Guest post by Pat Knepley
Our current culture is overwhelmingly visual, with television and movies accounting for most of the narrative stories we know. Since the time movies were invented in the early part of the twentieth century, many classic pieces of literature have been put to film, and indeed may be have more of a following than the original written work.
Who can read Frank L. Baum’s The Wonderful Wizard of OZ without envisioning Judy Garland as Dorothy, as she played in the 1939 film? Or read Margaret Mitchell’s classic of the antebellum South Gone With The Wind and not imagine Clark Gable as Rhett Butler?
But before the dawn of motion pictures, the only images attached to great works of literature were the ones in the mind of the reader, or the very few that were illustrated.
Illustrations in Classic Literature
Classic Literature is called “classic” because it transcends the time it was written to appeal to a wide audience with a compelling story. Many works of fiction fit the bill – from Alice’s Adventures in Wonderland by Lewis Carroll to Hound of the Baskervilles by Arthur Conan Doyle. What makes these works unique is that they were more than words: these two classics contained iconic illustrations.
Most people think of book illustrations as being for young children’s picture books. But there are many classic books for adults that have masterful illustrations that can also be considered classic. For Alice’s Adventures in Wonderland, the original illustrator was Arthur Rackham. For the Sherlock Holmes mysteries, it was Sidney Paget. The work of these artists did much to popularize these stories even more. Book publishers would often take a book or magazine series that already had commercial appeal and re-introduce it with well-executed drawings that brought the story to a whole new audience.
Most scholars agree that it started with the works of Charles Dickens, a writer in 19th century England. His classic tale of an orphan on the streets of London , Oliver Twist, was illustrated by Dickens’ friend and fellow countryman George Cruikshank. Cruikshank was a caricaturist who made a name for himself going after the politicians of the day in England. But when he illustrated the colorful characters in Oliver Twist in 1838, the entire world was able to see his incredible talent, and enjoy Dickens’ endearing story all the more.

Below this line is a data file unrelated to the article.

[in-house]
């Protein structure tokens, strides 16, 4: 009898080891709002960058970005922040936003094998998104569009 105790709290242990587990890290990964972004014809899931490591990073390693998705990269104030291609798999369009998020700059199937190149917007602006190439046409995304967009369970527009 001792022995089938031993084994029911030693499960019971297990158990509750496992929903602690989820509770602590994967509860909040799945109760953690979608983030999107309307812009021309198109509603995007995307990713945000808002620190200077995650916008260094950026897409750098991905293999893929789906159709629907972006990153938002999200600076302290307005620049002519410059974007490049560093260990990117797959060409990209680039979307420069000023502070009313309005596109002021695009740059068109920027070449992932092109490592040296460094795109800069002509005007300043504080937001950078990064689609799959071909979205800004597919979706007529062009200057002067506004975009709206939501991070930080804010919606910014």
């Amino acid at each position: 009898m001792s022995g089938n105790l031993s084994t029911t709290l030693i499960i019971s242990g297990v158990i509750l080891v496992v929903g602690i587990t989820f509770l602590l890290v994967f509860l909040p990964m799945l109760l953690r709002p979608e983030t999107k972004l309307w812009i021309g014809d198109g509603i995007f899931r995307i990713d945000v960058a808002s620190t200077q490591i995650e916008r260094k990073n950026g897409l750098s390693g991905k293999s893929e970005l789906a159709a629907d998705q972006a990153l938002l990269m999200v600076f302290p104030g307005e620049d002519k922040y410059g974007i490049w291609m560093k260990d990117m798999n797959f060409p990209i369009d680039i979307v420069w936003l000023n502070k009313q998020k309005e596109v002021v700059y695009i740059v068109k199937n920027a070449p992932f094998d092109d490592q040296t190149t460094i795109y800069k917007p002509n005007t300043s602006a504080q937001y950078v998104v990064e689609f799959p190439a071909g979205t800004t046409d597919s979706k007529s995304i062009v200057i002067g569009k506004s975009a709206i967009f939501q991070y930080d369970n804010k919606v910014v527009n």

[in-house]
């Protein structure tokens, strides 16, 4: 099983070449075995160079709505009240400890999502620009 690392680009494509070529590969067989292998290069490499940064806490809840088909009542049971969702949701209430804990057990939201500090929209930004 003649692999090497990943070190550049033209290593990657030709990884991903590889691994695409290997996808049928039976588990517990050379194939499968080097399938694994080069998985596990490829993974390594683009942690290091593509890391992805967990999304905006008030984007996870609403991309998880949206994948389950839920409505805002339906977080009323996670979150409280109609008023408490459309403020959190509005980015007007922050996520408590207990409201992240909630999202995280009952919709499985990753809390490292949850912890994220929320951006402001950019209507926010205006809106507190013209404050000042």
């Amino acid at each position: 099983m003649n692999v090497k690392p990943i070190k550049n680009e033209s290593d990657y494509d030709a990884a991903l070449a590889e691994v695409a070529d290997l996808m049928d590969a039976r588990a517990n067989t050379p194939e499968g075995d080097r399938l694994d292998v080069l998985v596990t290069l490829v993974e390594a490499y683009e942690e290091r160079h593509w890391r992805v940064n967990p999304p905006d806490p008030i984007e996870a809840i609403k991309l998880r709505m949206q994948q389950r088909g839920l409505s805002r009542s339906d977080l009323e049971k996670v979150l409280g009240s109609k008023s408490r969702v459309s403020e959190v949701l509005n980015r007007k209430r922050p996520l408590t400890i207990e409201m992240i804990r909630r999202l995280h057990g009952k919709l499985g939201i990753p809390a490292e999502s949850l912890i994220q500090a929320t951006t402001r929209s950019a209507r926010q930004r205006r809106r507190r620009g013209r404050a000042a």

Considered the father of American book Illustrators, Howard Pyle was born in Delaware in 1853. From a young age Pyle was more interested in drawing than in his academics, so he was encouraged by his parents as a teenager to study classical art in Philadelphia. He started his art career as an illustrator for several magazines out of New York. In
1884, Pyle wrote and illustrated The Merry Adventures of Robin Hood, which is a novel that wove English folklore and traditional ballads into an exciting narrative that became an instant classic. Pyle was a master illustrator, and founded his own school in 1900 to train other illustrators. Several of his pupils, including N. C. Wyeth, became famous in their own right following the principles espoused by Pyle.
In 2 Weeks: In Part 2 of this post, we’ll look at three more illustrators, including one of the greatest illustrators of all time: N. C. Wyeth.